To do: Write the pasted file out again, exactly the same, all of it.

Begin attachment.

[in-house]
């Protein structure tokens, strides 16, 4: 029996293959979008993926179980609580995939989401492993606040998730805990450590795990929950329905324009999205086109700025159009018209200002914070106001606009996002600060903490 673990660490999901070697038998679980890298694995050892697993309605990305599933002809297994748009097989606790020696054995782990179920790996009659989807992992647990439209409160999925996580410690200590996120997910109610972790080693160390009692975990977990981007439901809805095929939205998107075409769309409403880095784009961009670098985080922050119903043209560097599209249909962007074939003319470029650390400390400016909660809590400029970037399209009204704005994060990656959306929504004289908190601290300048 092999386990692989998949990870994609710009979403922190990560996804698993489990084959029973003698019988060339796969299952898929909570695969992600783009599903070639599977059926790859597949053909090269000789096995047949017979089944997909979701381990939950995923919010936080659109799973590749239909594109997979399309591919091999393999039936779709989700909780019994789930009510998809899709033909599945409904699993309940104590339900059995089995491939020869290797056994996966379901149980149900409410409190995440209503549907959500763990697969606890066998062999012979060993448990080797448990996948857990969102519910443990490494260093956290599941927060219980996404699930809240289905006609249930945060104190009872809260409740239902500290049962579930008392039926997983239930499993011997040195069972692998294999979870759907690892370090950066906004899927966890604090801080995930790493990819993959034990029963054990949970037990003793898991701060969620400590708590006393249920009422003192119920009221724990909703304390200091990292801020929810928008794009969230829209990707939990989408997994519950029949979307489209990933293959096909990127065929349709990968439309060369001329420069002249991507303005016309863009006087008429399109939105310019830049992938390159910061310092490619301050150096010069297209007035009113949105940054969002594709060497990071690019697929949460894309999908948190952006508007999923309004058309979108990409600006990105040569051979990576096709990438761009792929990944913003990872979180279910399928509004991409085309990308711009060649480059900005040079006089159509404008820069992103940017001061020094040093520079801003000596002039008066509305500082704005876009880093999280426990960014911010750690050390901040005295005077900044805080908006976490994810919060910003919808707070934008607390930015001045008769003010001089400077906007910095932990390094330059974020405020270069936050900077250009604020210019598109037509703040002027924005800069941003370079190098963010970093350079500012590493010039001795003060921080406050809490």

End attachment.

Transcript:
[in-house]
């Protein structure tokens, strides 16, 4: 029996293959979008993926179980609580995939989401492993606040998730805990450590795990929950329905324009999205086109700025159009018209200002914070106001606009996002600060903490 673990660490999901070697038998679980890298694995050892697993309605990305599933002809297994748009097989606790020696054995782990179920790996009659989807992992647990439209409160999925996580410690200590996120997910109610972790080693160390009692975990977990981007439901809805095929939205998107075409769309409403880095784009961009670098985080922050119903043209560097599209249909962007074939003319470029650390400390400016909660809590400029970037399209009204704005994060990656959306929504004289908190601290300048 092999386990692989998949990870994609710009979403922190990560996804698993489990084959029973003698019988060339796969299952898929909570695969992600783009599903070639599977059926790859597949053909090269000789096995047949017979089944997909979701381990939950995923919010936080659109799973590749239909594109997979399309591919091999393999039936779709989700909780019994789930009510998809899709033909599945409904699993309940104590339900059995089995491939020869290797056994996966379901149980149900409410409190995440209503549907959500763990697969606890066998062999012979060993448990080797448990996948857990969102519910443990490494260093956290599941927060219980996404699930809240289905006609249930945060104190009872809260409740239902500290049962579930008392039926997983239930499993011997040195069972692998294999979870759907690892370090950066906004899927966890604090801080995930790493990819993959034990029963054990949970037990003793898991701060969620400590708590006393249920009422003192119920009221724990909703304390200091990292801020929810928008794009969230829209990707939990989408997994519950029949979307489209990933293959096909990127065929349709990968439309060369001329420069002249991507303005016309863009006087008429399109939105310019830049992938390159910061310092490619301050150096010069297209007035009113949105940054969002594709060497990071690019697929949460894309999908948190952006508007999923309004058309979108990409600006990105040569051979990576096709990438761009792929990944913003990872979180279910399928509004991409085309990308711009060649480059900005040079006089159509404008820069992103940017001061020094040093520079801003000596002039008066509305500082704005876009880093999280426990960014911010750690050390901040005295005077900044805080908006976490994810919060910003919808707070934008607390930015001045008769003010001089400077906007910095932990390094330059974020405020270069936050900077250009604020210019598109037509703040002027924005800069941003370079190098963010970093350079500012590493010039001795003060921080406050809490």